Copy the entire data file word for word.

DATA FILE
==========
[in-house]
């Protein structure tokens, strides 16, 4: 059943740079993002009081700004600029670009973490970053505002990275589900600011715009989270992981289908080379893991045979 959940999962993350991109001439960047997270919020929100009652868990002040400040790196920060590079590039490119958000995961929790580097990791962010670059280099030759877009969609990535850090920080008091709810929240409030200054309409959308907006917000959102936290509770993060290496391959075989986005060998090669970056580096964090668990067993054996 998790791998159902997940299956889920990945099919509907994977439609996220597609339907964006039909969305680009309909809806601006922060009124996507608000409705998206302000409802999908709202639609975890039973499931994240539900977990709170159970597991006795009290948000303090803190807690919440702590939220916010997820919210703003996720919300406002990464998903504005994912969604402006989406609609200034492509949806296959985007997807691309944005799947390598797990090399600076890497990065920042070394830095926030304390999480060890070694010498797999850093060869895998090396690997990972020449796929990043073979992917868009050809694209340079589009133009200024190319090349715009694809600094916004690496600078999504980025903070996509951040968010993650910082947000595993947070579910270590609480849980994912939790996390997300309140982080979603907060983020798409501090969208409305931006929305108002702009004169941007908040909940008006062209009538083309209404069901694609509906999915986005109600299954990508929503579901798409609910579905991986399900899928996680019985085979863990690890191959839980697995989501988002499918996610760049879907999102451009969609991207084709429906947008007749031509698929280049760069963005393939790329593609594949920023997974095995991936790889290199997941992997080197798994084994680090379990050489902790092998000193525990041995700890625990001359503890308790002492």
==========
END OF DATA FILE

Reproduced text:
[in-house]
């Protein structure tokens, strides 16, 4: 059943740079993002009081700004600029670009973490970053505002990275589900600011715009989270992981289908080379893991045979 959940999962993350991109001439960047997270919020929100009652868990002040400040790196920060590079590039490119958000995961929790580097990791962010670059280099030759877009969609990535850090920080008091709810929240409030200054309409959308907006917000959102936290509770993060290496391959075989986005060998090669970056580096964090668990067993054996 998790791998159902997940299956889920990945099919509907994977439609996220597609339907964006039909969305680009309909809806601006922060009124996507608000409705998206302000409802999908709202639609975890039973499931994240539900977990709170159970597991006795009290948000303090803190807690919440702590939220916010997820919210703003996720919300406002990464998903504005994912969604402006989406609609200034492509949806296959985007997807691309944005799947390598797990090399600076890497990065920042070394830095926030304390999480060890070694010498797999850093060869895998090396690997990972020449796929990043073979992917868009050809694209340079589009133009200024190319090349715009694809600094916004690496600078999504980025903070996509951040968010993650910082947000595993947070579910270590609480849980994912939790996390997300309140982080979603907060983020798409501090969208409305931006929305108002702009004169941007908040909940008006062209009538083309209404069901694609509906999915986005109600299954990508929503579901798409609910579905991986399900899928996680019985085979863990690890191959839980697995989501988002499918996610760049879907999102451009969609991207084709429906947008007749031509698929280049760069963005393939790329593609594949920023997974095995991936790889290199997941992997080197798994084994680090379990050489902790092998000193525990041995700890625990001359503890308790002492």